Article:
February 07, 2019
Written byMohammad Ghavamzadeh
A method of reinforcement learning (RL) that takes into account the safety of an agent during training and deployment. In many sequential decision-making problems, it is important that while the agent optimizes its long-term performance, it also avoids generating unsafe policies, both during training and at convergence. In these problems, an unsafe policy could cause damage to the agent (e.g., a robot) or to the environment (the plant or the people working nearby). In this work, we first formulate safety by imposing constraints and then propose a class of reinforcement learning algorithms that 1) learn optimal safe policies, and 2) do not generate policies that violate the constraints (unsafe policies), even during training. The main characteristic of our algorithms is the use of Lyapunov functions, a concept that has been extensively studied in control theory to analyze the stability of dynamical systems, to guarantee safety.
We first formulate the problem of safe sequential decision-making as a constrained Markov decision process (CMDP). Our goal here is to learn an optimal feasible policy, while we ensure that only feasible policies are executed during training. We propose a linear-programming-based algorithm to construct Lyapunov functions with respect to the CMDP constraints. We then leverage the properties of these functions to develop dynamic programming (DP) algorithms to solve the CMDP.
Contribution 1: Assuming the CMDP is known and finite, we present two safe DP algorithms, called safe policy iteration and safe value iteration. We analyze these algorithms and prove that 1) the policies generated at the iterations of these algorithms are safe and monotonically improving, and 2) under certain technical assumptions, the algorithms achieve optimality. We evaluate our algorithms on planning tasks in a benchmark 2D maze and show that they outperform common baselines in terms of balancing performance and constraint satisfaction.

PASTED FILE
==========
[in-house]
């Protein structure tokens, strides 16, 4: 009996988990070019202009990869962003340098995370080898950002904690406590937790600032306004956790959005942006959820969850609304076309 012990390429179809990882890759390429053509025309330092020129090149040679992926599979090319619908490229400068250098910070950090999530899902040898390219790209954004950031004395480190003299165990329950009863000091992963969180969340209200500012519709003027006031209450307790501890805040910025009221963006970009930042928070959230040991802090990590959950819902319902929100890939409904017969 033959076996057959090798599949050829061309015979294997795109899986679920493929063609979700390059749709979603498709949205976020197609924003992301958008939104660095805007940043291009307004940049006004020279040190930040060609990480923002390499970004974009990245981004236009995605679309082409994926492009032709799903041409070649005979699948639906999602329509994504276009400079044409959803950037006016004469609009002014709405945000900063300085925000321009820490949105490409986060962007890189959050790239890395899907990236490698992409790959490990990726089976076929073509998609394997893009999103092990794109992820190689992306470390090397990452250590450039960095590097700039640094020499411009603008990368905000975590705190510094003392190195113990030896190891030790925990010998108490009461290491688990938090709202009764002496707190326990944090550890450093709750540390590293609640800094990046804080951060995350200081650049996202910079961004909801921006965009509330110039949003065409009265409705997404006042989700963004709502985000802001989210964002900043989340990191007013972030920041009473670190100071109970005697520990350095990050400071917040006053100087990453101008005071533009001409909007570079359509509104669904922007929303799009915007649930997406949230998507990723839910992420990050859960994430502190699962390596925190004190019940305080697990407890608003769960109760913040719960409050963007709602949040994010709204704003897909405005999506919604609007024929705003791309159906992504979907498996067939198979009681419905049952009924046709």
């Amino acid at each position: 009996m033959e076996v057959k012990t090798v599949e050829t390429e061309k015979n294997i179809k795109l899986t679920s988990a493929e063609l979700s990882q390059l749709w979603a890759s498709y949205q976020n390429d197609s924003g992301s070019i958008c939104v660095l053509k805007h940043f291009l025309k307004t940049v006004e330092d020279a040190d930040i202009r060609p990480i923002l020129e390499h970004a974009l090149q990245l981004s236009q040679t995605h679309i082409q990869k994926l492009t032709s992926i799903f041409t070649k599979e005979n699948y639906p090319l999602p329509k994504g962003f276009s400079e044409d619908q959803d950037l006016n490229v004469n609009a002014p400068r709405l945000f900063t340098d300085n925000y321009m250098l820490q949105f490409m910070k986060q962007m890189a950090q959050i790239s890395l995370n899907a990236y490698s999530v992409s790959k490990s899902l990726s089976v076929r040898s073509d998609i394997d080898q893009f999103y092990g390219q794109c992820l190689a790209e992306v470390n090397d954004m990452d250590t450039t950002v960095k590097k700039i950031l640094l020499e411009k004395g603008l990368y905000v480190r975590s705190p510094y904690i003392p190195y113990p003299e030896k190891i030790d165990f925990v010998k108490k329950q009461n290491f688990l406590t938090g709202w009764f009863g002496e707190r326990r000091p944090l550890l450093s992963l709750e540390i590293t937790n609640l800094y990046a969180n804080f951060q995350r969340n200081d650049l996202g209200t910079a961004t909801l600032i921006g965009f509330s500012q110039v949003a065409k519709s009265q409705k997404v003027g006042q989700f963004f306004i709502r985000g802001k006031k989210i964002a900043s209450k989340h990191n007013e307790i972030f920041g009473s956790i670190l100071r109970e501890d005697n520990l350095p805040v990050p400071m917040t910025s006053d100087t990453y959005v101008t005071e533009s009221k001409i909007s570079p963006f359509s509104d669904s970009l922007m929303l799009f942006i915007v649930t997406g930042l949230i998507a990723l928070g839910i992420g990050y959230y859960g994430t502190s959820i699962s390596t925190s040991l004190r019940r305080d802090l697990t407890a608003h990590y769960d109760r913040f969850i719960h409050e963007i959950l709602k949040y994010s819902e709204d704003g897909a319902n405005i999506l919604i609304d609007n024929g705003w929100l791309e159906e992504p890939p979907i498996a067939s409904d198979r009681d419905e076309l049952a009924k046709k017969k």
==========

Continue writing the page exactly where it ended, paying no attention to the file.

Contribution 2: To handle unknown and large (or continuous) CMDPs, we propose two approximate DP algorithms, called safe DQN and safe DPI. In order to evaluate these algorithms, we repeat the same experiments as above, but this time we assume the model is unknown and the state space is the aerial pixel image of the maze, and not the (x,y) coordinate of the agent. The results still indicate that our algorithms balance performance and constraint satisfaction better than the baselines.
The safe RL algorithms proposed in this work are all value-function-based and therefore cannot handle easily problems that have large or continuous actions. In a follow-up work, we extend our approach to algorithms that are more suitable for continuous action problems and evaluate their performance in several simulated robot locomotion tasks, as well as in a real-world indoor robot navigation problem.
Our work represents a step toward using RL to solve real-world problems, where constraints on an agent's behavior are sometimes necessary for the sake of safety. This research could help remove an important obstacle hindering the widespread application of RL algorithms: the lack of algorithms that are able to keep an agent safe during training and also to return policies that are safe and perform well. We believe our work can help design RL algorithms that find a good balance between safety and performance.